Picture this: It’s Paris, 2010. A perfect spring day. You’re working at the Musée d’Art Moderne de la Ville, which houses some of the best and most celebrated paintings of all time: Picassos, Matisses, Modiglianis. Though the paintings are from another era, the gallery has updated its security systems to reflect current-day capabilities: motion sensors, safe hooks, glass break detection, and tiny GPS on high-value paintings. The museum has carried out regular risk assessments, similar to a pen test for digital security, and run mock exercises, like the exercises cyber security experts extoll in incident response planning and preparation.
When the museum closes for the night, security staff note that everything appears to be running as expected. No alarms. No anomalies. No apparent malfunctioning controls. Yet, when museum staff return to the gallery the next day, five precious paintings have been stolen! At first glance, there’s no sign of actual damage. How could that be? Why weren't alarms triggered and investigated? Surely the motion detectors would have picked up suspicious movement and CCTVs would have captured intruders.
In this famous art heist, a French thief named Vjeran Tomic managed to evade detection by leaping between rooftops and scaling walls of the museum. He’d honed his agility over the years and was a practiced, patient thief who’d one day noticed that one exterior security camera was slightly blocked by a parapet. Exploiting this opportunity and taking advantage of a malfunctioning alarm he’d noticed during his reconnaissance mission a few weeks before, he was able to pull off one of the biggest art thefts in history.
It’s this scenario, except in the digital realm, that keeps security practitioners up at night. And it's the very reason penetration testing and threat hunting were designed. Obvious to any security pro in 2020, continuous testing of network environments and controls isn’t enough; companies must think like thieves and actively hunt suspicious activity—like noticing mispositioned security cameras or carefully removed screws, or considering that an athletic criminal might use parkour-like skills to enter a building—to prevent major exploit.
However, threat hunting is time consuming and expensive. Is it less expensive to hire a group of full-time threat hunters than it is to lose $700 million USD by exposing the PII of roughly half of US citizens? Of course it is. But it’s a risk equation most companies bet against.
Not Uri May and Tomer Kazaz, two former Israeli Defense Forces officers who wanted to build predictability and scalability into cyber defense. In 2018 the pair founded Hunters to offer an automated threat hunting platform. During a recent briefing, Director of Marketing Noa Katz said that May and Kazaz wanted “to democratize threat hunting and make it accessible for companies of all sizes to track attackers who are blending in with the increasing amount of telemetry companies collect.”
To accomplish this, the founders knew that, one, the platform had to use all available sources of data deployed in customers’ environments, and, two, it needed to be machine led. In other words, while there is great value in human threat hunting, it’s not scalable and often cannot make optimal use of organizational data. Katz said that their technology proactively sifts through data, surfaces attack signals, automatically enriches data, investigates events or incidents, and correlates them across environments to infer attackers TTPs.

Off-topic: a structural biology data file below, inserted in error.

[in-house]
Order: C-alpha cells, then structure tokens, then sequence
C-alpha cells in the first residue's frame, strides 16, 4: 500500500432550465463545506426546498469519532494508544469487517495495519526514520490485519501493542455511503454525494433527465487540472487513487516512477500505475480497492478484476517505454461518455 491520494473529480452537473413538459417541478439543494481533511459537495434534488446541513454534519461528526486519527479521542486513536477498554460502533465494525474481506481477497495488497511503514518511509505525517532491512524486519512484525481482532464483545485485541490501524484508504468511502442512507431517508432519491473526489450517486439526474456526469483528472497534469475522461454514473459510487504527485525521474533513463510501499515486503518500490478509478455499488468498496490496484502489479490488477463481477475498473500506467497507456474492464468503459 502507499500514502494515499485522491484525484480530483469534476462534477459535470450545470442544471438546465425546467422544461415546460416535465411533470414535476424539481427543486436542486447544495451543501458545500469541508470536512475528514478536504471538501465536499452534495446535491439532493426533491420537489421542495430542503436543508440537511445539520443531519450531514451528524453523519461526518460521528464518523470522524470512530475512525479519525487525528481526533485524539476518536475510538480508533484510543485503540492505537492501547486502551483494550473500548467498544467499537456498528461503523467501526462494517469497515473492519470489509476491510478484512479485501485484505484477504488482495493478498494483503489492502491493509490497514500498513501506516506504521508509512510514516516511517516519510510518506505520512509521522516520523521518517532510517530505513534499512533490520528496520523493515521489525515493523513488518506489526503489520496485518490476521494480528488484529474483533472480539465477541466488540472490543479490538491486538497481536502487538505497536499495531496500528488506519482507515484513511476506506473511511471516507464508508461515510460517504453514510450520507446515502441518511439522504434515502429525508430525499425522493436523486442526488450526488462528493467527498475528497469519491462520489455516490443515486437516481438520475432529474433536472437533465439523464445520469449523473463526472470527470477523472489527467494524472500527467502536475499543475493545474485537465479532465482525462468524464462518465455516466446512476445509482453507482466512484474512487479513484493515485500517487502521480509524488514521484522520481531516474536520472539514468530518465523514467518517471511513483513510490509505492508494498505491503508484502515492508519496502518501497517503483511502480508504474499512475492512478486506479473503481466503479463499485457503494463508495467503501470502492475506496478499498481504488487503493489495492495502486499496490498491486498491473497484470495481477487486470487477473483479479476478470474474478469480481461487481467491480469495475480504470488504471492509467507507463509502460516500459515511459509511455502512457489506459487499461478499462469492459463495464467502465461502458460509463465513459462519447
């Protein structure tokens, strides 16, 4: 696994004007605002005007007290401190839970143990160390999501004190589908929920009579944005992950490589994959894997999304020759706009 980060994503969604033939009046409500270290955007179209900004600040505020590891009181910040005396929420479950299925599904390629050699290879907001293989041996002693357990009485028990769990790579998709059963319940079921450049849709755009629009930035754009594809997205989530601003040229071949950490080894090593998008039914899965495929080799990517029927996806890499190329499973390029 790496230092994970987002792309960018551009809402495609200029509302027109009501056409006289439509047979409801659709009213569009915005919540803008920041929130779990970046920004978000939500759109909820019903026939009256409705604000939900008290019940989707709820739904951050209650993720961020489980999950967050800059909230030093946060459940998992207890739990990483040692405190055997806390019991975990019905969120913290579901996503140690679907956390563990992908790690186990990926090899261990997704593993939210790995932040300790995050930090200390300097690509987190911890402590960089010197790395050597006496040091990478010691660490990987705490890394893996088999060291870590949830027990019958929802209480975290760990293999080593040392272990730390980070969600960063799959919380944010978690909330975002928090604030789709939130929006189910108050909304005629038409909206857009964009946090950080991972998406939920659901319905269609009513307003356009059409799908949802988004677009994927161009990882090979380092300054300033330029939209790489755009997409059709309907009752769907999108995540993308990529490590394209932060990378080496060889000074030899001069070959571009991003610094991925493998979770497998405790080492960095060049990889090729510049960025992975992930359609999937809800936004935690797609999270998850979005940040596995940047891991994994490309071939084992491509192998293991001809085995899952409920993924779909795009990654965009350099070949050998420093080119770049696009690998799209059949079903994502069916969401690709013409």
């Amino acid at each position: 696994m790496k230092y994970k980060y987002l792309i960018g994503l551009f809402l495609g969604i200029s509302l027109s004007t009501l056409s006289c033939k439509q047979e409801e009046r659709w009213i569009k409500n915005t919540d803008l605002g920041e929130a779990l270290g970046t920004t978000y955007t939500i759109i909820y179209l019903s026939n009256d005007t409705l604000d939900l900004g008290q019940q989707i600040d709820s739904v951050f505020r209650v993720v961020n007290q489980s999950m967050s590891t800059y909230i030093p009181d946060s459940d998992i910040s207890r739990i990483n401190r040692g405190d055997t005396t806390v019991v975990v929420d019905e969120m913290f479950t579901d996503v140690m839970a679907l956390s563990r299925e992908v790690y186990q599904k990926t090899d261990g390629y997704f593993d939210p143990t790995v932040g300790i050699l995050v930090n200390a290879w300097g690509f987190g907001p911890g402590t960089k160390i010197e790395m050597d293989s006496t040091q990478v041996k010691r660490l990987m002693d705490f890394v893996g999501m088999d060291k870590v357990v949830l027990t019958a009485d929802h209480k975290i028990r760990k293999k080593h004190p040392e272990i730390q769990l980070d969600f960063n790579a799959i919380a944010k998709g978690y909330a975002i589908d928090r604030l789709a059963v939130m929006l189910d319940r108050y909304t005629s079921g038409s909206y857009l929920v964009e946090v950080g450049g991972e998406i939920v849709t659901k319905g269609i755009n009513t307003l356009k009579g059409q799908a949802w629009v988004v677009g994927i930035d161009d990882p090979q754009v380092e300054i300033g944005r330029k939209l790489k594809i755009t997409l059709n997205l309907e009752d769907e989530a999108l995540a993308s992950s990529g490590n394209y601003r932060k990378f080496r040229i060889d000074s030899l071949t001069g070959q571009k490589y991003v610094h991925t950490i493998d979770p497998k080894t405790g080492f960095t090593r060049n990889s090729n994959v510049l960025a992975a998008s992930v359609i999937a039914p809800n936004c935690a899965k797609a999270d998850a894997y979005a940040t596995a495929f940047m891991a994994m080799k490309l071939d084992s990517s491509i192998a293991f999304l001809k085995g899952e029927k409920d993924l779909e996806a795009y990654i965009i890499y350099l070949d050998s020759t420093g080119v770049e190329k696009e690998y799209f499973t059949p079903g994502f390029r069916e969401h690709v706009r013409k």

So far this sounds like what many other automated platforms might do. Hunters starts to differentiate itself with its internal threat hunting team, which may, at first, seem a little incongruous to the automation the company highlights on its website, in marketing materials, and during conversations. Regardless, Hunters maintains a team of active human hunters whose primary job is to train the platform with findings and attack techniques, and tweak algorithms so machine learning biases are limited.
In this way, Hunters isn’t removing the necessary human element from threat hunting; it’s removing the burden on the end user organization and augmenting the platform with human-found and -scrutinized insights. In turn, this means that business with limited SOC capabilities can now take advantage of threat hunting by deploying the company’s SaaS-based technology.
Nitsan Bider, Hunters' VP of Product, iterated that the value of their platform is predicated on detection methods and attacker TTPs that their internal threat hunting specialists build into the product. Companies with large threat analyst staffs can augment their capabilities with the automated functionality. Organizations lacking internal skill sets can start or grow their programs to become more proactive against shrewd thieves who constantly evolve their TTPs to evade traditional event and behavioral detection tools.
While the automated threat hunting space has become crowded in recent years, Hunters’ aptitude is tied to the company’s sole focus. Because of this dedication and passion (“We all left good, really secure jobs to bet on Hunters,” said Katz), the company just publicly announced its A round of $15 million, led by Microsoft’s Venture Fund and US Venture Partners, and backed by Okta Ventures. With such strong backing, we at TAG Cyber would bet big on this scrappy startup too.